Done deal: Texas data center firm closes on deal for Sears campus in Hoffman Estates

The former Sears campus in Hoffman Estates may now have a promising future to go with its storied past, as Dallas-based Compass Datacenters closed on its purchase of the 273-acre site Tuesday.

The move turns a page for Hoffman Estates and closes the book on Sears' presence in the Chicago area, from where it helped shape the national retail industry for decades.

"We are very pleased to welcome Compass Datacenters to Hoffman Estates," Hoffman Estates Mayor Bill McLeod said in a statement. "The redevelopment of the former Sears headquarters into a data center campus begins a new chapter for this high-profile property and continues the technology diversification of our tax base. Although still preliminary, the investment by Compass will be in the billions of dollars and will have positive effects for our community for years to come."

Representatives of Compass have not responded to requests for comment in recent weeks.

The company is in the process of being acquired by Brookfield Infrastructure Partners LP and the Ontario Teachers' Pension Plan, according to a news release in June.

But CEO Chris Crosby's statement at the time alludes to the ambitions demonstrated by Tuesday's land purchase.

"The industry is at a critical inflection point today with AI and cloud demand continuing to fuel significant growth," he wrote. "With Brookfield Infrastructure and Ontario Teachers' strategic expertise and deep financial resources, Compass is ideally positioned to meet growing demand for hyperscale data centers and campuses."

Hoffman Estates officials haven't yet received a detailed proposal for the property, but the 2.4 million square feet of office space there seems destined for the wrecking ball.

Speculation about who could be in the market for the property began in December 2021, when owner Transformco announced the sprawling and well-maintained campus was for sale.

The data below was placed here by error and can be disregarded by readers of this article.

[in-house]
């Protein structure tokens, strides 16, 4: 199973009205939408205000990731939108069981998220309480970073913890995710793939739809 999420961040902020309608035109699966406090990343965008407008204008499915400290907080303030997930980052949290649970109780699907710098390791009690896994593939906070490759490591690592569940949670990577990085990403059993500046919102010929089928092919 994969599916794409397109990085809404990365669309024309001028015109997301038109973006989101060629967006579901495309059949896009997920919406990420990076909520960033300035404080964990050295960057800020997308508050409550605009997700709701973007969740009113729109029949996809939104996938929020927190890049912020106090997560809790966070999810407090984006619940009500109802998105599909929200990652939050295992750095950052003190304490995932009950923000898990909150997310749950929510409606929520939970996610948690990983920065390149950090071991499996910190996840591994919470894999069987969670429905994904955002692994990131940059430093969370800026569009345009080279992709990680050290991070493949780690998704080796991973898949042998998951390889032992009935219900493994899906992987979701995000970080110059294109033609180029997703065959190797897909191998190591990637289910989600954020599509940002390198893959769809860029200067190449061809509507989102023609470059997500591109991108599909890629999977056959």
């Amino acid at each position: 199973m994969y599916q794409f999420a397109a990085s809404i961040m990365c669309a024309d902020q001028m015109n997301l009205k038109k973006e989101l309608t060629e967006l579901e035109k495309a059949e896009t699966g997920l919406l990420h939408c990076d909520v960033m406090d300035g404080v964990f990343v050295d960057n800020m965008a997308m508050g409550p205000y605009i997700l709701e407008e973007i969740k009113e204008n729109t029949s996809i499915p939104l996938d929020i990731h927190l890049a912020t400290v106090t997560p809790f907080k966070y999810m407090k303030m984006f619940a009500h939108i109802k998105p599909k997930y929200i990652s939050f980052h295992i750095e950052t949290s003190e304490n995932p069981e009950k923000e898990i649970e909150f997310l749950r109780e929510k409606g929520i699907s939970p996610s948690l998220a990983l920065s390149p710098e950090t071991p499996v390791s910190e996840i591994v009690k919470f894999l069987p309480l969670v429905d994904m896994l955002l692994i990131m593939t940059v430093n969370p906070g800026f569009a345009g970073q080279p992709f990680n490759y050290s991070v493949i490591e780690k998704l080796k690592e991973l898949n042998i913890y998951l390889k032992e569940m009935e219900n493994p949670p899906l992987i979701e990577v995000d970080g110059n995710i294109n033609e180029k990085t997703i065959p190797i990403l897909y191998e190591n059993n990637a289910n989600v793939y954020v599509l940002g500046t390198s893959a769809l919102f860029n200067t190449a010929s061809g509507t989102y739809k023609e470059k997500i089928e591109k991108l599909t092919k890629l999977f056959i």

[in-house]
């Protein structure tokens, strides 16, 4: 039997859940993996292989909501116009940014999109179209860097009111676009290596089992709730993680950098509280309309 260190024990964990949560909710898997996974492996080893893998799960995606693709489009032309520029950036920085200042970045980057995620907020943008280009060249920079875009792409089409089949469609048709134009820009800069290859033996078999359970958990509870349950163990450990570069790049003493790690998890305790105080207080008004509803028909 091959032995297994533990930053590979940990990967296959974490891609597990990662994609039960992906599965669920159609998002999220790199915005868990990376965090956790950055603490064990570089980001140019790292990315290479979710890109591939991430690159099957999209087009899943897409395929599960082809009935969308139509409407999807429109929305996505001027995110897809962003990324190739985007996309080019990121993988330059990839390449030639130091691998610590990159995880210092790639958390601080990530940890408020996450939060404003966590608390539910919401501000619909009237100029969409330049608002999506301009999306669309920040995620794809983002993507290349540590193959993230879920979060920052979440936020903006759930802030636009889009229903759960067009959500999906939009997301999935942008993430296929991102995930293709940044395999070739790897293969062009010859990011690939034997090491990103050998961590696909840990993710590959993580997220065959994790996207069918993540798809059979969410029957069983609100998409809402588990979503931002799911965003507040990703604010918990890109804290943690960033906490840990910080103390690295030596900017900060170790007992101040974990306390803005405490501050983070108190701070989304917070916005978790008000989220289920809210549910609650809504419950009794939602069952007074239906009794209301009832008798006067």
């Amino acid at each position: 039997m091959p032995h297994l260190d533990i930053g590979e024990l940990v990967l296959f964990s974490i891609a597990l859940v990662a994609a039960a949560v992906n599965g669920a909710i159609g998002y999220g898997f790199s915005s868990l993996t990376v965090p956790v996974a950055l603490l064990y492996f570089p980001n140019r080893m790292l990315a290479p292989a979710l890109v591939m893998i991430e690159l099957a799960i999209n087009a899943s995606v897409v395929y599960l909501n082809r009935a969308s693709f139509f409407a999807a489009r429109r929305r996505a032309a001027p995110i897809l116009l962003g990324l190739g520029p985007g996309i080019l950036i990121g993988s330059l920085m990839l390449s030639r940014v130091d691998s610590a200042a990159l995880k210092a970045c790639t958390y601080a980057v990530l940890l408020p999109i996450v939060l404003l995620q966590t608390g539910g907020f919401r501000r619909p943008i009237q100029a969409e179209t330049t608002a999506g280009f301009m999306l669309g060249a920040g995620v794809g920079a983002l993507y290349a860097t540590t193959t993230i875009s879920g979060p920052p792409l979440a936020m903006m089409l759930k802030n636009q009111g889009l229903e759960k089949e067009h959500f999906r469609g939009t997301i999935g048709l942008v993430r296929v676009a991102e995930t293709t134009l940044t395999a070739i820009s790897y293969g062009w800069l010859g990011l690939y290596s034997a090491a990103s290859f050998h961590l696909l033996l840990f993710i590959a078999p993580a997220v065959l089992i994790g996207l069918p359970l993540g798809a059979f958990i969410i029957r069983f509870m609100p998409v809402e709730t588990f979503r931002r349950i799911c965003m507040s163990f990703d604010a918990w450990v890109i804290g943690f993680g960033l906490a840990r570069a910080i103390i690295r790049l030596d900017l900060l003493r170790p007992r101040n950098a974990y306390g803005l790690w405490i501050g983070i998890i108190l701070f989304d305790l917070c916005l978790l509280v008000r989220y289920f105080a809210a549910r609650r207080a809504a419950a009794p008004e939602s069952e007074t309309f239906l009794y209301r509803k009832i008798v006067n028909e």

Jack Reardon, senior vice president of Oakbrook Terrace-based commercial real estate firm NAI Hiffman, said the post-pandemic state of the office-space industry led him to regard the property's sale as the biggest challenge any broker could face.

The practice of simply demolishing unwanted office buildings wasn't as common when the site went on the market as it's become 21 months later, he added.

"Once you realize you're not going to backfill 2.4 million square feet of office space, then the decision-making gets a lot easier," said Reardon, whose company wasn't involved in the marketing of the site.

Data centers are a relatively new factor in commercial real estate, Reardon said, noting that they fall into neither the office or industrial category. The lack of loading docks and truck traffic are a certain contrast from the latter.

"You can't really protest a data center," he said. "It's just a big, giant building that doesn't bother anyone."

Such a use would seem to be ideal for the somewhat remote Sears campus that never boasted high visibility among its attributes, Reardon noted.

One way in which data centers stand out is their unusually high power consumption. Reardon said Compass likely confirmed the availability of enough power as part of its due diligence process ahead of the closing.

"Finding a solution for the whole site is a job well done by everybody," he added. "Once you get the power over there, this becomes the easiest 'yes' of all time."

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